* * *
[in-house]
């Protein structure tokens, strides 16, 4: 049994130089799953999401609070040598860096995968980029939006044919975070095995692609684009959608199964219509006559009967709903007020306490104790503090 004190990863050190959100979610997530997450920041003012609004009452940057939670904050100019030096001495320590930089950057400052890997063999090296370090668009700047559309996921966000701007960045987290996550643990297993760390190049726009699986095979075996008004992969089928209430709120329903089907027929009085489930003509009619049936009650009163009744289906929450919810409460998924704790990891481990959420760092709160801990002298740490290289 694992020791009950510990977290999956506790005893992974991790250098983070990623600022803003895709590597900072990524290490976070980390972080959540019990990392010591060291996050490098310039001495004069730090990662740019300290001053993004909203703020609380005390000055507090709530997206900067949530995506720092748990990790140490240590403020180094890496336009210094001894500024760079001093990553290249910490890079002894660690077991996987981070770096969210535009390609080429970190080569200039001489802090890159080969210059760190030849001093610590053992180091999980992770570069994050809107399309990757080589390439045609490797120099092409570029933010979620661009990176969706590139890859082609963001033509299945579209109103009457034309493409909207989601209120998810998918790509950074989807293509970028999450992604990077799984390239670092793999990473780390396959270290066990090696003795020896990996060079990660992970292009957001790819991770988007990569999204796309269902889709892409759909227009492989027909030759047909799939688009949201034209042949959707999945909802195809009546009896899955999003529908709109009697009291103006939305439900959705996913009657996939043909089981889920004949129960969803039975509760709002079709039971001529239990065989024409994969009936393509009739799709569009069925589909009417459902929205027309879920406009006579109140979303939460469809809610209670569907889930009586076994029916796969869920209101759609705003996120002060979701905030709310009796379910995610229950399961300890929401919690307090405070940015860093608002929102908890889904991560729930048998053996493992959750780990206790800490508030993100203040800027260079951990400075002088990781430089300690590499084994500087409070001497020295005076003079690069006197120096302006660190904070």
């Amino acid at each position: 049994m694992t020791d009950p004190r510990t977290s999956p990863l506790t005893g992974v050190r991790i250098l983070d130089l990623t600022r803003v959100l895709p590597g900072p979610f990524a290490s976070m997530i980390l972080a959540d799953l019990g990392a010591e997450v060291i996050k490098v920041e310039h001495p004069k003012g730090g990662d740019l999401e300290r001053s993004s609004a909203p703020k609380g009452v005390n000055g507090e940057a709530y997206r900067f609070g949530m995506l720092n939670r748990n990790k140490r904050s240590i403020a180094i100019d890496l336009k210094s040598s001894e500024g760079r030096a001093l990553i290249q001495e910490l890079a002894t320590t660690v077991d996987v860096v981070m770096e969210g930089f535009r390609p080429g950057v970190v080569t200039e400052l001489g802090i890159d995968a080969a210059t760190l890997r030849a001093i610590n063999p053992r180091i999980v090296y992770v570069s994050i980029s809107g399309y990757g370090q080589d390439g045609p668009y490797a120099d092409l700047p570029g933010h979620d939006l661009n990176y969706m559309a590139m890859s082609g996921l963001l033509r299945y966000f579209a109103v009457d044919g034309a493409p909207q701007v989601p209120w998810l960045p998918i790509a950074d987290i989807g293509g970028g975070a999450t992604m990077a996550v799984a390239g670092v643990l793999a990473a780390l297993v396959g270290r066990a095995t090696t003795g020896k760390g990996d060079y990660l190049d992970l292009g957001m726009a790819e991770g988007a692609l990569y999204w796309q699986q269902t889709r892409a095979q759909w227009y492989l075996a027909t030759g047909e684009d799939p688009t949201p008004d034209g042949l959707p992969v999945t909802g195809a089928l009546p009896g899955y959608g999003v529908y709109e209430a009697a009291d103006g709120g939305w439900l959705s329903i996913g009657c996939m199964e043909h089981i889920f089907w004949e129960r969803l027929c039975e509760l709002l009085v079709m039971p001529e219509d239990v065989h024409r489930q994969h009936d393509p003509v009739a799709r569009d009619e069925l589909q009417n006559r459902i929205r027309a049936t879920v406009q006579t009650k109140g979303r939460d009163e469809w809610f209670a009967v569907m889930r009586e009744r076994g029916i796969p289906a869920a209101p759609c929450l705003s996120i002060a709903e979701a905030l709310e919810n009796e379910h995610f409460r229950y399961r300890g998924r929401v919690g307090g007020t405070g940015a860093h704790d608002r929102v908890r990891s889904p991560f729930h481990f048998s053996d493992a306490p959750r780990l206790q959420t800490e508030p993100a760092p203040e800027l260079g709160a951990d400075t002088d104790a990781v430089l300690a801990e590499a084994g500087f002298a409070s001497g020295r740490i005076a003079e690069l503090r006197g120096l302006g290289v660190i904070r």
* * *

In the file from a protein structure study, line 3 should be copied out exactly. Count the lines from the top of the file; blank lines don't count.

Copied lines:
């Amino acid at each position: 049994m694992t020791d009950p004190r510990t977290s999956p990863l506790t005893g992974v050190r991790i250098l983070d130089l990623t600022r803003v959100l895709p590597g900072p979610f990524a290490s976070m997530i980390l972080a959540d799953l019990g990392a010591e997450v060291i996050k490098v920041e310039h001495p004069k003012g730090g990662d740019l999401e300290r001053s993004s609004a909203p703020k609380g009452v005390n000055g507090e940057a709530y997206r900067f609070g949530m995506l720092n939670r748990n990790k140490r904050s240590i403020a180094i100019d890496l336009k210094s040598s001894e500024g760079r030096a001093l990553i290249q001495e910490l890079a002894t320590t660690v077991d996987v860096v981070m770096e969210g930089f535009r390609p080429g950057v970190v080569t200039e400052l001489g802090i890159d995968a080969a210059t760190l890997r030849a001093i610590n063999p053992r180091i999980v090296y992770v570069s994050i980029s809107g399309y990757g370090q080589d390439g045609p668009y490797a120099d092409l700047p570029g933010h979620d939006l661009n990176y969706m559309a590139m890859s082609g996921l963001l033509r299945y966000f579209a109103v009457d044919g034309a493409p909207q701007v989601p209120w998810l960045p998918i790509a950074d987290i989807g293509g970028g975070a999450t992604m990077a996550v799984a390239g670092v643990l793999a990473a780390l297993v396959g270290r066990a095995t090696t003795g020896k760390g990996d060079y990660l190049d992970l292009g957001m726009a790819e991770g988007a692609l990569y999204w796309q699986q269902t889709r892409a095979q759909w227009y492989l075996a027909t030759g047909e684009d799939p688009t949201p008004d034209g042949l959707p992969v999945t909802g195809a089928l009546p009896g899955y959608g999003v529908y709109e209430a009697a009291d103006g709120g939305w439900l959705s329903i996913g009657c996939m199964e043909h089981i889920f089907w004949e129960r969803l027929c039975e509760l709002l009085v079709m039971p001529e219509d239990v065989h024409r489930q994969h009936d393509p003509v009739a799709r569009d009619e069925l589909q009417n006559r459902i929205r027309a049936t879920v406009q006579t009650k109140g979303r939460d009163e469809w809610f209670a009967v569907m889930r009586e009744r076994g029916i796969p289906a869920a209101p759609c929450l705003s996120i002060a709903e979701a905030l709310e919810n009796e379910h995610f409460r229950y399961r300890g998924r929401v919690g307090g007020t405070g940015a860093h704790d608002r929102v908890r990891s889904p991560f729930h481990f048998s053996d493992a306490p959750r780990l206790q959420t800490e508030p993100a760092p203040e800027l260079g709160a951990d400075t002088d104790a990781v430089l300690a801990e590499a084994g500087f002298a409070s001497g020295r740490i005076a003079e690069l503090r006197g120096l302006g290289v660190i904070r």